Global Development Institute Blog

By Dr Tom Gillespie, Lecturer in Poverty, Inequality & Pro-Poor Politics

Rory Horner and David Hulme’s recent GDI working paper calls for a shift away from the 20th century paradigm of international development, based on the division of the world into Global North (developed) and South (developing), towards a 21st century paradigm of global development, based on a recognition that development issues are universal and cut across this North-South divide. Horner and Hulme’s argument that we need to fundamentally rethink the geography of development resonates with Saskia Sassen’s recent GDI Lecture based on her 2014 book Expulsions. In her hugely engaging lecture, Sassen lamented the tendency in the social sciences to create insular silos of knowledge and focus on rarefied disciplinary debates. In order to understand contemporary social and economic transformations, she argued, we must identify the common dynamics that connect apparently unrelated phenomena. The book does this by exploring the “subterranean trends” (Sassen, 2014, p.5) that cut across familiar distinctions, such as Global North and South, and connect a diversity of issues including austerity in Europe, mass incarceration in the United States, corporate land grabs in Africa and environmental destruction globally. Sassen concludes that the common dynamic that connects these issues is one of ‘expulsion’: whereas post-war capitalism was characterised by the inclusion of people as workers and consumers, capitalism since the 1980s has been increasingly characterised by the extraction of profits and the expulsion of unwanted people and places from the economy.

Sassen’s lecture built on this argument by discussing the growing importance of finance in the global economy, comparing to it to the steam engine in terms of its epoch-making capabilities. She explored this through a focus on contemporary urban transformations, explaining how financialisation and speculative investment is dramatically reshaping our cities. Sassen argued that increasingly complex economic processes are producing simple and brutal effects, as demonstrated by the US sub-prime mortgage crisis in which millions of people were dispossessed of their homes as a result of financial innovation. She then explored how growing transnational investment in real estate is creating processes of “deurbanisation” whereby the messiness, creativity and diversity of urban life is expelled and replaced with controlled spaces and empty luxury high-rises that serve as assets to an international investor class. In the process, she warned, cities are losing their democratic quality as spaces for actors from different worlds to encounter one another and for those without power to create a neighbourhood, economy and culture for themselves.

I have found Sassen’s concept of expulsions extremely useful for thinking about the “subterranean trends” that connect my own research on urban processes of displacement and dispossession in the Global South and North. In Accra, Ghana, my research has explored how the state has attempted to remove informal street vendors and squatter settlements from the central business district with a view to creating a “modern” city that is attractive to foreign investment. Meanwhile, in post-Olympics East London my research with housing campaigners has uncovered how homeless households are being relocated outside of the city while the remaining public housing stock is being sold off to private developers. Despite being very different urban contexts, in both cases urban governments are pursuing entrepreneurial forms of development that involve the pursuit of private investment and the expulsion of people considered surplus. And in both cases, people are taking action to contest their expulsion and claim their right to remain in the city (see here for information on organising in Accra’s informal sector and here for information on London’s Focus E15 campaign).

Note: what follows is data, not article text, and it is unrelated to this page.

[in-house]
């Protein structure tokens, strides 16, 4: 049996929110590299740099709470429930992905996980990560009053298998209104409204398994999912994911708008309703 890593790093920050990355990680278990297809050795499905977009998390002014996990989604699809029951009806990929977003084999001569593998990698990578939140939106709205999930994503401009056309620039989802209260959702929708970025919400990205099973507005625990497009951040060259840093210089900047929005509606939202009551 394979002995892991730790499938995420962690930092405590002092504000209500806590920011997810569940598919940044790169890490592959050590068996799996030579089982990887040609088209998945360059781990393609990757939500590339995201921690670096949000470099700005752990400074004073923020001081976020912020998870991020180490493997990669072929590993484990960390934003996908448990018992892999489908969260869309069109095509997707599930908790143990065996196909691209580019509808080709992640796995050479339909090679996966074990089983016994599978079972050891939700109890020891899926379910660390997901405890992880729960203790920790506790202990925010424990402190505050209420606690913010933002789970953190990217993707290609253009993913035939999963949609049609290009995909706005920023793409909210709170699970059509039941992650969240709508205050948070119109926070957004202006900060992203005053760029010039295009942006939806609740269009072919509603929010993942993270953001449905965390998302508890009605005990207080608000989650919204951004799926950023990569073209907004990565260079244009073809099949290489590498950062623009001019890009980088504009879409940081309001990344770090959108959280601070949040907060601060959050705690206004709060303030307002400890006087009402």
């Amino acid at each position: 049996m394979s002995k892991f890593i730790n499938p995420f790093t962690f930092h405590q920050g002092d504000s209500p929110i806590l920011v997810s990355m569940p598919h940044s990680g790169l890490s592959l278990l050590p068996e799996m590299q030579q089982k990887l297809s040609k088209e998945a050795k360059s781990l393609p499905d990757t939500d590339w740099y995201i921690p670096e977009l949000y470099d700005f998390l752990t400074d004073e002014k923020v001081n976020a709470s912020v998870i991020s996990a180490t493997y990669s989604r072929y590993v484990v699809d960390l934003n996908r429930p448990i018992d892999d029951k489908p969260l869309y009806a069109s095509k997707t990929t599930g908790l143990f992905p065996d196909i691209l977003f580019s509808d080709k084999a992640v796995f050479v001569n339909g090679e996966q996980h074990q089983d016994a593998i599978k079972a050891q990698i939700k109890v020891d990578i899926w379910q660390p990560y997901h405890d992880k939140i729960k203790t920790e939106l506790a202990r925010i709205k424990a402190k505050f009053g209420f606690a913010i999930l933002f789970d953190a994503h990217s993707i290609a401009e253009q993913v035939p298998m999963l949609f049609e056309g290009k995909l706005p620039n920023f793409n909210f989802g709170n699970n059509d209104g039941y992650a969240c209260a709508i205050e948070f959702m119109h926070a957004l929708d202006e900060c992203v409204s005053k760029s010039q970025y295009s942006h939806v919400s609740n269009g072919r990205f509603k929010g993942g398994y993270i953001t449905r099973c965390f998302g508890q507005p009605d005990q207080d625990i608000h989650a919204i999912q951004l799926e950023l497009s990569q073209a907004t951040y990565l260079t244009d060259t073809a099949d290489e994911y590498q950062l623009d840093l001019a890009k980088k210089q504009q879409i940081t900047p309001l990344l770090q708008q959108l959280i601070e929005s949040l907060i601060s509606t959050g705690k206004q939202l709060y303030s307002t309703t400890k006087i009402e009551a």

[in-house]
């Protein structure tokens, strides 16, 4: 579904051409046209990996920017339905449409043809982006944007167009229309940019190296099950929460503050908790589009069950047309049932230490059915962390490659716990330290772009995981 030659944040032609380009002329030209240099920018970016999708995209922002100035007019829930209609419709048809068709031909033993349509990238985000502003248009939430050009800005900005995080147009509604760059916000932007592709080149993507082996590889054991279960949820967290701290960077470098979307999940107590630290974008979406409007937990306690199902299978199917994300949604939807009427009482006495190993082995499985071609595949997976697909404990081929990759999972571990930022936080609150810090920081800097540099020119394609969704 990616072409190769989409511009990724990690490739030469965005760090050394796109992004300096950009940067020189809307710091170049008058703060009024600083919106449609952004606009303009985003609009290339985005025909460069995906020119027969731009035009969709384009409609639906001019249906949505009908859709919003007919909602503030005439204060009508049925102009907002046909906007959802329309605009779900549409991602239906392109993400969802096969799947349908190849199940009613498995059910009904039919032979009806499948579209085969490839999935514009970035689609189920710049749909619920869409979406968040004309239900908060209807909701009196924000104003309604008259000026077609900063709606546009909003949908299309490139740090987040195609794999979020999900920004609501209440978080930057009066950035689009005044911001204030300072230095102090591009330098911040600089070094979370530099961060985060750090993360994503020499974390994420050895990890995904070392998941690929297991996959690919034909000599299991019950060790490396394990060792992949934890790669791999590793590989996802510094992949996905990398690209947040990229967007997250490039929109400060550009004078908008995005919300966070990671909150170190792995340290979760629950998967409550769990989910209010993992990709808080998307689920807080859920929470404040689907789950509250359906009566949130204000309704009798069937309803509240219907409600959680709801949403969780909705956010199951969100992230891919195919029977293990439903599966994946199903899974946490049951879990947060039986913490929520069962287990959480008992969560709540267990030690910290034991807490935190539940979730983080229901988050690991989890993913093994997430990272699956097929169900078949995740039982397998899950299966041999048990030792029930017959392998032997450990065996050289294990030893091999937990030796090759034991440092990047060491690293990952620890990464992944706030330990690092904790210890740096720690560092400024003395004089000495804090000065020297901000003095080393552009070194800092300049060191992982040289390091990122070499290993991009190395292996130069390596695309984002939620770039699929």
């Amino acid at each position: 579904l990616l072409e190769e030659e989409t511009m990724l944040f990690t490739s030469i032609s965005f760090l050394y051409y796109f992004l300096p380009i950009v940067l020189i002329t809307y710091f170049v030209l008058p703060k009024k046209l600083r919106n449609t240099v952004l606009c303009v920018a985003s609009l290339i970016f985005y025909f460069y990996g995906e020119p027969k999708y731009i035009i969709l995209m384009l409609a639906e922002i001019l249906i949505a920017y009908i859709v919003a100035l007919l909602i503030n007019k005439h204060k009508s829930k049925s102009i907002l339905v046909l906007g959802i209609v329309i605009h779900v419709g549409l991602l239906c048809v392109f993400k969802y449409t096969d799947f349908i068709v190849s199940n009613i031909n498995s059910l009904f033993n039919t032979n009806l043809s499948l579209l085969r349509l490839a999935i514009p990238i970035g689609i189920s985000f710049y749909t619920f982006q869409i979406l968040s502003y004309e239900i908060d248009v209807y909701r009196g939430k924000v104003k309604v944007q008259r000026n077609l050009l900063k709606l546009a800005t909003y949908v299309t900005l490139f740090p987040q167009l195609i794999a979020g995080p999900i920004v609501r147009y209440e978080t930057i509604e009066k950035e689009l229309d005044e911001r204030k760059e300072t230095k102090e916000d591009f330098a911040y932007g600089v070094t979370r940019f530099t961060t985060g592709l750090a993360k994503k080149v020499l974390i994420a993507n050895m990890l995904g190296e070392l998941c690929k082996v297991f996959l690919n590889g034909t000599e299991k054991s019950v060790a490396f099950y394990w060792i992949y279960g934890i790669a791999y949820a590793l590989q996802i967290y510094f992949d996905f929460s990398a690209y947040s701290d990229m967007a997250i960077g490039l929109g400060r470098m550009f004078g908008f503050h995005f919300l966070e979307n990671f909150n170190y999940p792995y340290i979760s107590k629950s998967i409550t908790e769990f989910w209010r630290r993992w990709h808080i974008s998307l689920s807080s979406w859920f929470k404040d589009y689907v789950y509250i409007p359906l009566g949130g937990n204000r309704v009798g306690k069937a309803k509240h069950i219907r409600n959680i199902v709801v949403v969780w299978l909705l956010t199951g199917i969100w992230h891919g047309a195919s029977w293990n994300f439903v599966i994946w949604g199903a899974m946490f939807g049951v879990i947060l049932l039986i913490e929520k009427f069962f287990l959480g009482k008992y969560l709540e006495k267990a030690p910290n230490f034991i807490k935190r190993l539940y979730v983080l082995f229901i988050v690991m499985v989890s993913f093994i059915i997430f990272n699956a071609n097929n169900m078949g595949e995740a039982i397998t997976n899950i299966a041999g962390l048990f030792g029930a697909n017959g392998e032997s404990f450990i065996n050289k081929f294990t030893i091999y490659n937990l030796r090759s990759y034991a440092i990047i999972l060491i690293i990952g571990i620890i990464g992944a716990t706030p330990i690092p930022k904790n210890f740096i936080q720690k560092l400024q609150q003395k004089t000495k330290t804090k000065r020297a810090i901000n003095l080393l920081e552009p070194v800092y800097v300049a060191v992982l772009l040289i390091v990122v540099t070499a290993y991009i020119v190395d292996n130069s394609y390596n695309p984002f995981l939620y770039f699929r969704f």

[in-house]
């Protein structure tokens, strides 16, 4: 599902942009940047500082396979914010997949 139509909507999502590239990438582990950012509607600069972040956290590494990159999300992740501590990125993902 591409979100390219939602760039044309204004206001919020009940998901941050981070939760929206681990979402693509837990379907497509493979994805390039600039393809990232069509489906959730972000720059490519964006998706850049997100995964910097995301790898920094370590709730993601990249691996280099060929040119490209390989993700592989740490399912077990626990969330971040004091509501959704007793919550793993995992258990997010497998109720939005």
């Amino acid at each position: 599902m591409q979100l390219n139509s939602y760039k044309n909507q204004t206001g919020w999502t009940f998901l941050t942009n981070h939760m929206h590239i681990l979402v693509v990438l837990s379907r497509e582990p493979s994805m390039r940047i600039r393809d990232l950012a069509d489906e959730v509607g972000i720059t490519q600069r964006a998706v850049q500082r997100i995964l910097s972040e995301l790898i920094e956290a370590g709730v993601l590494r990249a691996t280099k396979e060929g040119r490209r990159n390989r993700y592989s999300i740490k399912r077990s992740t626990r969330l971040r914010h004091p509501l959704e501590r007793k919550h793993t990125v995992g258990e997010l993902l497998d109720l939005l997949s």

Horner and Hulme’s argument that we should rethink the geography of development is based on the fact that inequalities between countries in the global North and South are declining while inequalities within countries are rising. This simultaneous convergence at the global scale and divergence at smaller scales demonstrates the need for development research that looks beyond the simple division of the world into North and South and explores the global proliferation of sub-national patterns of exclusion, or what Sassen in her lecture called the “multiplication of systemic edges” within national territories. The urban is one scale where this research must take place, and there is a need to identify the “subterranean trends” that connect processes of dispossession and displacement in cities in both the Global North and South. To this end, the concept of expulsions can be an important tool for thinking about 21st century global development issues that disrupt traditional geographical categories.



Note: This article gives the views of the author/academic featured and does not represent the views of the Global Development Institute as a whole.
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